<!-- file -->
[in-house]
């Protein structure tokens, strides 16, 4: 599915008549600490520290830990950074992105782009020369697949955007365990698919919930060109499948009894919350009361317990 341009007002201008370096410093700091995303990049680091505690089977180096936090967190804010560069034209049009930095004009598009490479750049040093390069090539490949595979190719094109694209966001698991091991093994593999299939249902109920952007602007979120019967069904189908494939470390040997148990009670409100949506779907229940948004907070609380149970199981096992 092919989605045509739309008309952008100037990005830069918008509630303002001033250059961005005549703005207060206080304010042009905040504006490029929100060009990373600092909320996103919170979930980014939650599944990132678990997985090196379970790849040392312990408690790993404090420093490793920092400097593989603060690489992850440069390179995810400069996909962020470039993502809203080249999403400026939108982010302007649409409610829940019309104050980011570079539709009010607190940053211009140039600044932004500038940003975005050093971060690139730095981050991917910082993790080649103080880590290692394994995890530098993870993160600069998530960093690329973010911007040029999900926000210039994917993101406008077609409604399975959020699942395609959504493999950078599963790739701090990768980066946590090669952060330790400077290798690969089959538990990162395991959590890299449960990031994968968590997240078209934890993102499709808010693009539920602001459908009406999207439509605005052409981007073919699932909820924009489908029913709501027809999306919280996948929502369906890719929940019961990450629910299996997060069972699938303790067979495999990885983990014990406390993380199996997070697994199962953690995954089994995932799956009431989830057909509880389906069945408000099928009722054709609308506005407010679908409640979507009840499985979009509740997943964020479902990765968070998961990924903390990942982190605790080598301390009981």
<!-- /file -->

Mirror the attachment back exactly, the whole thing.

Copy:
[in-house]
């Protein structure tokens, strides 16, 4: 599915008549600490520290830990950074992105782009020369697949955007365990698919919930060109499948009894919350009361317990 341009007002201008370096410093700091995303990049680091505690089977180096936090967190804010560069034209049009930095004009598009490479750049040093390069090539490949595979190719094109694209966001698991091991093994593999299939249902109920952007602007979120019967069904189908494939470390040997148990009670409100949506779907229940948004907070609380149970199981096992 092919989605045509739309008309952008100037990005830069918008509630303002001033250059961005005549703005207060206080304010042009905040504006490029929100060009990373600092909320996103919170979930980014939650599944990132678990997985090196379970790849040392312990408690790993404090420093490793920092400097593989603060690489992850440069390179995810400069996909962020470039993502809203080249999403400026939108982010302007649409409610829940019309104050980011570079539709009010607190940053211009140039600044932004500038940003975005050093971060690139730095981050991917910082993790080649103080880590290692394994995890530098993870993160600069998530960093690329973010911007040029999900926000210039994917993101406008077609409604399975959020699942395609959504493999950078599963790739701090990768980066946590090669952060330790400077290798690969089959538990990162395991959590890299449960990031994968968590997240078209934890993102499709808010693009539920602001459908009406999207439509605005052409981007073919699932909820924009489908029913709501027809999306919280996948929502369906890719929940019961990450629910299996997060069972699938303790067979495999990885983990014990406390993380199996997070697994199962953690995954089994995932799956009431989830057909509880389906069945408000099928009722054709609308506005407010679908409640979507009840499985979009509740997943964020479902990765968070998961990924903390990942982190605790080598301390009981």